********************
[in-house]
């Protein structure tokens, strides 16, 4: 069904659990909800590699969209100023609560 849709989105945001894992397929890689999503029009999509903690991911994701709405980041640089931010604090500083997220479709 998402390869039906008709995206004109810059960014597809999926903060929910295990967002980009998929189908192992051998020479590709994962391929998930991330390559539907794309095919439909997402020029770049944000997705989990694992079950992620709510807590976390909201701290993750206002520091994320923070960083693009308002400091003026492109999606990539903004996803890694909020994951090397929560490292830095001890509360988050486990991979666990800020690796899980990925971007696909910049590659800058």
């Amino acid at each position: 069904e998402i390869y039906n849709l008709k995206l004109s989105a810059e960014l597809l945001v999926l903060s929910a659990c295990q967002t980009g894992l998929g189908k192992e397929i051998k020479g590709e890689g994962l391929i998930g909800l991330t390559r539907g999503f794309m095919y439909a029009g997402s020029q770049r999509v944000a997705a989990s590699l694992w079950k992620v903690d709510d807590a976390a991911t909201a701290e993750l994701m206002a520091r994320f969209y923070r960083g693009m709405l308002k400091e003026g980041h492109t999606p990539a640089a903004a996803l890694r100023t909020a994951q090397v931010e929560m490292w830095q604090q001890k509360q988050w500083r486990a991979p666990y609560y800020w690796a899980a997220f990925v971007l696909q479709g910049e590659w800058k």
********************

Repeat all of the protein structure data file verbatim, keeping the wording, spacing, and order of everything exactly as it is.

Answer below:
[in-house]
């Protein structure tokens, strides 16, 4: 069904659990909800590699969209100023609560 849709989105945001894992397929890689999503029009999509903690991911994701709405980041640089931010604090500083997220479709 998402390869039906008709995206004109810059960014597809999926903060929910295990967002980009998929189908192992051998020479590709994962391929998930991330390559539907794309095919439909997402020029770049944000997705989990694992079950992620709510807590976390909201701290993750206002520091994320923070960083693009308002400091003026492109999606990539903004996803890694909020994951090397929560490292830095001890509360988050486990991979666990800020690796899980990925971007696909910049590659800058």
């Amino acid at each position: 069904e998402i390869y039906n849709l008709k995206l004109s989105a810059e960014l597809l945001v999926l903060s929910a659990c295990q967002t980009g894992l998929g189908k192992e397929i051998k020479g590709e890689g994962l391929i998930g909800l991330t390559r539907g999503f794309m095919y439909a029009g997402s020029q770049r999509v944000a997705a989990s590699l694992w079950k992620v903690d709510d807590a976390a991911t909201a701290e993750l994701m206002a520091r994320f969209y923070r960083g693009m709405l308002k400091e003026g980041h492109t999606p990539a640089a903004a996803l890694r100023t909020a994951q090397v931010e929560m490292w830095q604090q001890k509360q988050w500083r486990a991979p666990y609560y800020w690796a899980a997220f990925v971007l696909q479709g910049e590659w800058k």